Police in China frequently beat, torture and arbitrarily detain suspected sex workers, often with little or no evidence that they engaged in prostitution, Human Rights Watch says.
Sex workers in China 'abused by police'
BEIJING // Police in China frequently beat, torture and arbitrarily detain suspected sex workers, often with little or no evidence that they engaged in prostitution, Human Rights Watch said yesterday.
Officers sometimes detain women only on the basis of their carrying condoms, thus deterring their use among sex workers and increasing the risk of spreading HIV, the group said.
The government officially views prostitution as an "ugly social phenomenon" and the solicitation, sale and purchase of sex in China are illegal. However, despite frequent government crackdowns, prostitution remains rampant and sexual services are openly offered in massage parlours, karaoke bars and nightclubs.
Human Rights Watch said it interviewed women who told of violence by police and of being detained following sex with undercover police officers. One anonymous woman cited in the report said she and two colleagues were assaulted by police who "attached us to trees, threw freezing cold water on us, and then proceeded to beat us".
Other problems are arbitrary detention of sex workers and discrimination by police when sex workers try to report crimes or abuse, the report said. It focused on women primarily in Beijing who engage in sex work on the streets, in public places such as parks, and in massage parlours and hair salons. While Chinese law treats most sex work-related offences as administrative violations, punishable by fines and short periods of police custody or detention, it allows for administrative detention of up to two years for repeat offenders.
In most of East Asia, prostitution is embedded in a business and political culture of entertaining clients and partners in karaoke bars and nightclubs. Prostitution also is illegal in Japan, but legal grey areas still allow it to flourish. South Korea toughened its anti-prostitution laws in 2004, driving thousands of prostitutes and pimps out of business, although the industry there remains widespread. Still, the level of police abuse against sex workers is deemed lower in those two countries in part because of a stronger rule of law.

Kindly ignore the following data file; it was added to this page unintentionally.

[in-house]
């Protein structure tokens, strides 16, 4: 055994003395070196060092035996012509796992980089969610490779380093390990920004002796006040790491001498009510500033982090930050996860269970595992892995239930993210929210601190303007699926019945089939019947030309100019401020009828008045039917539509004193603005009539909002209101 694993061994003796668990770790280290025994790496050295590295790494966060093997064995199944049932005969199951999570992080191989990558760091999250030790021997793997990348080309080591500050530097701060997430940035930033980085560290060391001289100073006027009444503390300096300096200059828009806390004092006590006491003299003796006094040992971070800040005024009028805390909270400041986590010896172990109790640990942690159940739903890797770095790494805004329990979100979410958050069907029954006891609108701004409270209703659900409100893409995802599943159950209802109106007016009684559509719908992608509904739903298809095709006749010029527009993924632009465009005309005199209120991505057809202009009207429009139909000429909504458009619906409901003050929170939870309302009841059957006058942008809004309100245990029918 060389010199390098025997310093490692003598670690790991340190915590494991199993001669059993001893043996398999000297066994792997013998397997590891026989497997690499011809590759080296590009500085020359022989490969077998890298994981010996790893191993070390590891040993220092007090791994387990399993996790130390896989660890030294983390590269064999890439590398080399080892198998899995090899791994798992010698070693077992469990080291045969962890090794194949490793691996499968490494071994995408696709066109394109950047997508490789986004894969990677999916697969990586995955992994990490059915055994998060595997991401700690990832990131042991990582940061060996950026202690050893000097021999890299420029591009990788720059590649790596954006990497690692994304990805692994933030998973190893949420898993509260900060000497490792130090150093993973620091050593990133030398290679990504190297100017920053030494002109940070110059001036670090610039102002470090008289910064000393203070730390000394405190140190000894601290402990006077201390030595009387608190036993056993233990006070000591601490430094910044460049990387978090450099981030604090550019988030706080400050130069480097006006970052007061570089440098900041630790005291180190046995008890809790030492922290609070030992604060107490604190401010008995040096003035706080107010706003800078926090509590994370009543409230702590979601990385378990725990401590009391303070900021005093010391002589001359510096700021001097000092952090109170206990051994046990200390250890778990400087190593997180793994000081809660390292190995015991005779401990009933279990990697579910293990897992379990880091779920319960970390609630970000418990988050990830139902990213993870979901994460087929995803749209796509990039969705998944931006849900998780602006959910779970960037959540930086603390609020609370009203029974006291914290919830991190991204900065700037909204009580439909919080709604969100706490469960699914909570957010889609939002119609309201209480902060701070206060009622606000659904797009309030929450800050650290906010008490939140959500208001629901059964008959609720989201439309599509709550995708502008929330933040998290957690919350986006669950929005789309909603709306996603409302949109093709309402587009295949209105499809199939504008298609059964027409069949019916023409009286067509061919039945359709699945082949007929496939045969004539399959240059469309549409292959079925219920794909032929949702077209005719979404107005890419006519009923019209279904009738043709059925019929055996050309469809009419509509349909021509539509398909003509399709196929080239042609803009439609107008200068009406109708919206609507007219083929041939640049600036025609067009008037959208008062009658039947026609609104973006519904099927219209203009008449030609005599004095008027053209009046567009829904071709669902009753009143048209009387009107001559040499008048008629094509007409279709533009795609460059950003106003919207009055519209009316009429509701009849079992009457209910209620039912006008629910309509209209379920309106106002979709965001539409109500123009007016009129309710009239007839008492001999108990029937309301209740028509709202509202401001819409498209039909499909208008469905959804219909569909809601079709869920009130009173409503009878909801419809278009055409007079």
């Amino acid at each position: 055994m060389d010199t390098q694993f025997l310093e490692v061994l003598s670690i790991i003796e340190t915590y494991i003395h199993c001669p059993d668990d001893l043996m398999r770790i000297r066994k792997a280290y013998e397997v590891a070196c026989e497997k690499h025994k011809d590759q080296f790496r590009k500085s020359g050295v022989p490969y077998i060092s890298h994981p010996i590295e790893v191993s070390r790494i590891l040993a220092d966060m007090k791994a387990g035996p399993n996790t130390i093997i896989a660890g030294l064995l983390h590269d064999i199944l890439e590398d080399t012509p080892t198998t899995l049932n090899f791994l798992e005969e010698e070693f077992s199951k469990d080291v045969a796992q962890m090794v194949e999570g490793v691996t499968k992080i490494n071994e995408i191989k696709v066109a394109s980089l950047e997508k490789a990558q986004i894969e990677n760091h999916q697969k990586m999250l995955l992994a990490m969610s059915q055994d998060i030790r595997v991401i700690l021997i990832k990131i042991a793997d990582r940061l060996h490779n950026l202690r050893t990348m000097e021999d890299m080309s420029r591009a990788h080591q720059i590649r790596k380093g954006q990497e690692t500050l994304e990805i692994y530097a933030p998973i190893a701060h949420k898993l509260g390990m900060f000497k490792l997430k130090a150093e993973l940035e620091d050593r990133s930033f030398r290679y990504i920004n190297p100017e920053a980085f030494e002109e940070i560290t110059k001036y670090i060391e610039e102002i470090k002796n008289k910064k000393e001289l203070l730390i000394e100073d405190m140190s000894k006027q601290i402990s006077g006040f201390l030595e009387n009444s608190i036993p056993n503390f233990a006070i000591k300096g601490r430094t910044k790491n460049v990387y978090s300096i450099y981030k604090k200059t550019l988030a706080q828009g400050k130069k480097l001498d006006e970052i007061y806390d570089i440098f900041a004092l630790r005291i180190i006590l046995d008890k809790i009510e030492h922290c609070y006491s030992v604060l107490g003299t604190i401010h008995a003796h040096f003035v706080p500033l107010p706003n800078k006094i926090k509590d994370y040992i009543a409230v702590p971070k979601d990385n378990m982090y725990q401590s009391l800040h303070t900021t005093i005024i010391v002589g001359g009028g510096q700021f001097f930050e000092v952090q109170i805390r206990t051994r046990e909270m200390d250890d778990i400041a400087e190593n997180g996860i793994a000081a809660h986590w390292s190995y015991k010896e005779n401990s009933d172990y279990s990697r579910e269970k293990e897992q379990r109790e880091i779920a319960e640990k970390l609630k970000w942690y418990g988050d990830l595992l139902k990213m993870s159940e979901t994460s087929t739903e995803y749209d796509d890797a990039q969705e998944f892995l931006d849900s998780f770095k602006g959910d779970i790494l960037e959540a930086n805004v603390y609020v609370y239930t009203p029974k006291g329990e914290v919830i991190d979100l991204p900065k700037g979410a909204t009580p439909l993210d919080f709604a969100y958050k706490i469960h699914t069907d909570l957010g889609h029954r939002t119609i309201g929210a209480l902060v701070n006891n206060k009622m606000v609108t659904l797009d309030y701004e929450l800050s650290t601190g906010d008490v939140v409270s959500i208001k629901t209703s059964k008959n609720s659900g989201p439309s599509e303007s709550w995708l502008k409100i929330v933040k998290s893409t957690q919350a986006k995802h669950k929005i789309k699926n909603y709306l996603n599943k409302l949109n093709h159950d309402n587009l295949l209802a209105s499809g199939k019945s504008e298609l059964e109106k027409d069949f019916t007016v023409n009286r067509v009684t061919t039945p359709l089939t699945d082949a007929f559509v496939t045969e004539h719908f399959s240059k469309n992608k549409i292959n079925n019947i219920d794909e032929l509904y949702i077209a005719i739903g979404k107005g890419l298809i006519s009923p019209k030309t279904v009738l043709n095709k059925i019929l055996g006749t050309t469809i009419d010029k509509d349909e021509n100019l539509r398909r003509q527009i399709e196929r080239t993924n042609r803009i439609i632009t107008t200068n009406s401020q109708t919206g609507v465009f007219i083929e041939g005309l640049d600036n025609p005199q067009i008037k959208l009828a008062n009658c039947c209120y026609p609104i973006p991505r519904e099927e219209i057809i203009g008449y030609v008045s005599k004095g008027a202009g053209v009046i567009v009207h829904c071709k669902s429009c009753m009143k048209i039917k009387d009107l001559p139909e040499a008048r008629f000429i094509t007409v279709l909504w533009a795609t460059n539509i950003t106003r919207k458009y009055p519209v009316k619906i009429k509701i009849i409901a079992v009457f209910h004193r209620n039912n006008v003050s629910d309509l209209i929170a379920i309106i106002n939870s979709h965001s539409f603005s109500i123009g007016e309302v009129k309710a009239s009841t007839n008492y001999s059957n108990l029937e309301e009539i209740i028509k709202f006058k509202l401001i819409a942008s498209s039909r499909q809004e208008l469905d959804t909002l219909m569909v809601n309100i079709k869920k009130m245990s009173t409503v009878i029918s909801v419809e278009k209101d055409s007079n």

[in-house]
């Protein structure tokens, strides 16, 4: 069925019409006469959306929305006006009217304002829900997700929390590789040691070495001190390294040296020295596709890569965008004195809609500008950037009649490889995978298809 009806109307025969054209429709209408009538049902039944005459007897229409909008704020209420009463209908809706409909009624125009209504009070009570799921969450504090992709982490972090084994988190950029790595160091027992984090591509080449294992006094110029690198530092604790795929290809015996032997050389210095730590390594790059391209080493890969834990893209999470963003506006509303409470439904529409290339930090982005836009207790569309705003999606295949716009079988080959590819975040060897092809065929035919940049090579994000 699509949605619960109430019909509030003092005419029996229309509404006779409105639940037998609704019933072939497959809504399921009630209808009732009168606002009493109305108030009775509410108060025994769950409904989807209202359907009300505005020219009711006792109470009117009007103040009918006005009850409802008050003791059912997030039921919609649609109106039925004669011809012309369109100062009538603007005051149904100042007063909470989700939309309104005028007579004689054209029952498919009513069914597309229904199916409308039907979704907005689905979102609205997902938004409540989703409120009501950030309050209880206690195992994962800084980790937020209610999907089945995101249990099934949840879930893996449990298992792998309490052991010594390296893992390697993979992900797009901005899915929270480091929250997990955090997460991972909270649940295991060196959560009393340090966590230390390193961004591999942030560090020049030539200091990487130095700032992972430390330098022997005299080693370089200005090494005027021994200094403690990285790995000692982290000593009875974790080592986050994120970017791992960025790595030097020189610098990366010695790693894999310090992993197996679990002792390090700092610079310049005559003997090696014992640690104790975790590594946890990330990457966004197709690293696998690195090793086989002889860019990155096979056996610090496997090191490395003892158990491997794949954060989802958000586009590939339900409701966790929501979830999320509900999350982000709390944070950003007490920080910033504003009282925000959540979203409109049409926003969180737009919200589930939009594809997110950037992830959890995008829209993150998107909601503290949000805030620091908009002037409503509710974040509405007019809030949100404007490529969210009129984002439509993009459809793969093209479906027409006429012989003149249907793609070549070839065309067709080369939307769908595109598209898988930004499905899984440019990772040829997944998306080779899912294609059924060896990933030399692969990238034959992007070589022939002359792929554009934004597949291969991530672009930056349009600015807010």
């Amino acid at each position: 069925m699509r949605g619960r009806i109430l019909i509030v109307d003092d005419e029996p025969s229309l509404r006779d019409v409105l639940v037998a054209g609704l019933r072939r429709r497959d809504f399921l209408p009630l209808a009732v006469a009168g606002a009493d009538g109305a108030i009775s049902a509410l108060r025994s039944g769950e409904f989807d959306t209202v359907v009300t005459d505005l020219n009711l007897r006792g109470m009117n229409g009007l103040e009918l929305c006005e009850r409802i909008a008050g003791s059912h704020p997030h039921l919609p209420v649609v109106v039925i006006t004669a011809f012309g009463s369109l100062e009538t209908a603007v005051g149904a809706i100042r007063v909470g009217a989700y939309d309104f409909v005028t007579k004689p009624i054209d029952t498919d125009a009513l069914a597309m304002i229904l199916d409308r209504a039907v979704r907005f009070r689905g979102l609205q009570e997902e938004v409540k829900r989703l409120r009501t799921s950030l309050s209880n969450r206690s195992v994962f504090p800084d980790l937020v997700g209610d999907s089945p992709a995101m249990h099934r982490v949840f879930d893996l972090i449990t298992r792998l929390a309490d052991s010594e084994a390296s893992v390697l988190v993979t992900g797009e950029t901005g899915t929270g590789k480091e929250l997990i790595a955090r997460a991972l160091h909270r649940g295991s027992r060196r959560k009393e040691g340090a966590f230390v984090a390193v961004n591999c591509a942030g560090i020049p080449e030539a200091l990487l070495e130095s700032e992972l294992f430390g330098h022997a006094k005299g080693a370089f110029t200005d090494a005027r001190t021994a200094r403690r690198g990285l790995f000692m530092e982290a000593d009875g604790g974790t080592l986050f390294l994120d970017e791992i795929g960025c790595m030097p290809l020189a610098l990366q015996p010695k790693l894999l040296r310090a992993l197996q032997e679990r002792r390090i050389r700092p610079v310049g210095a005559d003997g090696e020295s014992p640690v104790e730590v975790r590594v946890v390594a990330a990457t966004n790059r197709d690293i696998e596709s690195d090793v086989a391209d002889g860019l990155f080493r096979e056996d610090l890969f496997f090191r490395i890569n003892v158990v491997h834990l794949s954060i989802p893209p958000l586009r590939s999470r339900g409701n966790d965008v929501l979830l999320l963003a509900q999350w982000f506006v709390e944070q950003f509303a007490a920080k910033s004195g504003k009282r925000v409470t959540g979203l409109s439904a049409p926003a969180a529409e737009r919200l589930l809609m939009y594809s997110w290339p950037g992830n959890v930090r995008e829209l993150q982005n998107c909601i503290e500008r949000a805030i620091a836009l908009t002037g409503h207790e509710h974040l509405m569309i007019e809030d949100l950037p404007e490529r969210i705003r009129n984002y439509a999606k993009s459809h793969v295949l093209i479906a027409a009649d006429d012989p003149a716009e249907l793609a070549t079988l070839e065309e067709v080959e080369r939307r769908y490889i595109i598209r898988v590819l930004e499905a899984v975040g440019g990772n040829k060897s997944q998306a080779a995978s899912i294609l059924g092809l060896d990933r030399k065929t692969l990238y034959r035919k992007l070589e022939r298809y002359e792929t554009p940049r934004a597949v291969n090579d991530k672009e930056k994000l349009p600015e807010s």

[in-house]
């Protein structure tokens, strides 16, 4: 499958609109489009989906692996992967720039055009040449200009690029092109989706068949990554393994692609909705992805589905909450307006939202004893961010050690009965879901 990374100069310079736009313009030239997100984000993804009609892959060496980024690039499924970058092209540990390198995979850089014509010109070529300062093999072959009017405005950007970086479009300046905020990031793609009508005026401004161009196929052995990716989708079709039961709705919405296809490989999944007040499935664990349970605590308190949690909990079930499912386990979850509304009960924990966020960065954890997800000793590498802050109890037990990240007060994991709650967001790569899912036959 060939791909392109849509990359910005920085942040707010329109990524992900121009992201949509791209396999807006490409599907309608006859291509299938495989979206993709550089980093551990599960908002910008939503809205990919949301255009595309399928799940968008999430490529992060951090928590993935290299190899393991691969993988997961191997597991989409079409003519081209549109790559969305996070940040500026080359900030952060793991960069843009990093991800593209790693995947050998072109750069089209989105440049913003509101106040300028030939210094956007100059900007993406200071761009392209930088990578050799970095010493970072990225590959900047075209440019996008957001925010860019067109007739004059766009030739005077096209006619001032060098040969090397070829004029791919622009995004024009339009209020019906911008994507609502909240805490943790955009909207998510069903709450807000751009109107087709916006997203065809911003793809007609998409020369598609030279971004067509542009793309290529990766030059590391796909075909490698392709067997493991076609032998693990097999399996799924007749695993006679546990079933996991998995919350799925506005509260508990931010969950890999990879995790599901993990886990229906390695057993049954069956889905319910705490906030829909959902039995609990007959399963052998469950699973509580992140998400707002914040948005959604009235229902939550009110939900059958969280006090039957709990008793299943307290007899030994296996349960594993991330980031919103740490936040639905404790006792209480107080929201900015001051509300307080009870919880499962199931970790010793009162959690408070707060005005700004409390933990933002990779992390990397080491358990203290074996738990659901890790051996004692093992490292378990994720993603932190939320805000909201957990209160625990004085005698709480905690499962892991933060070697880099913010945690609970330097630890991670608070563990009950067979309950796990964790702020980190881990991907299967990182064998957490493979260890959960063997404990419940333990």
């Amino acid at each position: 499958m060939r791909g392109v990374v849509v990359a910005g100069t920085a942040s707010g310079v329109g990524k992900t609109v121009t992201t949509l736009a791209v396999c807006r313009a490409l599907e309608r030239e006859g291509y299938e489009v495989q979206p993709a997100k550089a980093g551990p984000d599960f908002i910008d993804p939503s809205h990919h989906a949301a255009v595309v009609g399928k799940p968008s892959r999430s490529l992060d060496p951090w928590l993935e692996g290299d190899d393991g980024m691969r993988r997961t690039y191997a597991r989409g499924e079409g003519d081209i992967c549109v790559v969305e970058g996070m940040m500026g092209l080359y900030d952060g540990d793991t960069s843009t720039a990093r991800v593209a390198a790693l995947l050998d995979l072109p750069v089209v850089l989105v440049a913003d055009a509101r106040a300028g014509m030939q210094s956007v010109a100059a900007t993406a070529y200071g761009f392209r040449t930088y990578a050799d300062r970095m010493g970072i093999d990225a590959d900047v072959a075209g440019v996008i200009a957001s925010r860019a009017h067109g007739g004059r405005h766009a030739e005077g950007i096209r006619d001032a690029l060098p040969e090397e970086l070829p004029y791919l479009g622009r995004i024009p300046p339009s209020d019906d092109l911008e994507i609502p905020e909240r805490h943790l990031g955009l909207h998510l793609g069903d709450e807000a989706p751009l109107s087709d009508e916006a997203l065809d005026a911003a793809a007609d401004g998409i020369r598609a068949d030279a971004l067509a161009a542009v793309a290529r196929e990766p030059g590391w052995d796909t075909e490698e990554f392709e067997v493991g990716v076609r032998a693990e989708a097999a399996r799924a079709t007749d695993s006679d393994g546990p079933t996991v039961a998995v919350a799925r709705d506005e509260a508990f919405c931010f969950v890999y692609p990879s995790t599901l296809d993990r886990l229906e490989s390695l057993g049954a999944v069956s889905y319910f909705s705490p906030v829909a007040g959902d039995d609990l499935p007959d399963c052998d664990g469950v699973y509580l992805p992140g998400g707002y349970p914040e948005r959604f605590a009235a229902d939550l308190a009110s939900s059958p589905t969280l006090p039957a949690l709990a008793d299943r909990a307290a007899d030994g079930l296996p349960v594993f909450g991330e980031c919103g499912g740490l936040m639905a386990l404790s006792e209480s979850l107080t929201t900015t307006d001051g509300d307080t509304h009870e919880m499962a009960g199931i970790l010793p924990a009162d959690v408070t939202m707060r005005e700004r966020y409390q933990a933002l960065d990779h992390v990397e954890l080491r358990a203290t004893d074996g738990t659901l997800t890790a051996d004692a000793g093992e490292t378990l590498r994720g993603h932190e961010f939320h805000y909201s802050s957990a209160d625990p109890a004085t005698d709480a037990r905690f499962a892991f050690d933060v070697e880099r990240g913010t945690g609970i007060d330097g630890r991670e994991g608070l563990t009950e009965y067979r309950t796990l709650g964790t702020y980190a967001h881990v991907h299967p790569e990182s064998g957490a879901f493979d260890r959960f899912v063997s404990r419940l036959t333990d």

"There is a much more robust legal system in both Japan and South Korea so this offers in the first place a greater protection for women who engage in sex work," said Nicholas Bequelin, a researcher at Human Rights Watch. "Of course you don't have the kind of limitations on right to expression and right to assembly and so on that you face in China, which is also contributing to this climate enabling these abuses."
Human Rights Watch called on the government to publicly commit to strict nationwide enforcement of provisions that prohibit arbitrary arrests and detentions, police brutality, coerced confessions, and torture, and ensure swift prosecution of abusive police officers. It also called on it to enact legislation to remove criminal and administrative sanctions against voluntary, consensual sex and related offences, such as solicitation.
"In China, the police often act as if by engaging in sex work, women had forfeited their rights," Sophie Richardson, China director at Human Rights Watch, said. "The government must abandon its repressive laws against sex workers, discipline abusive police, and end the suppression of sex workers rights advocates."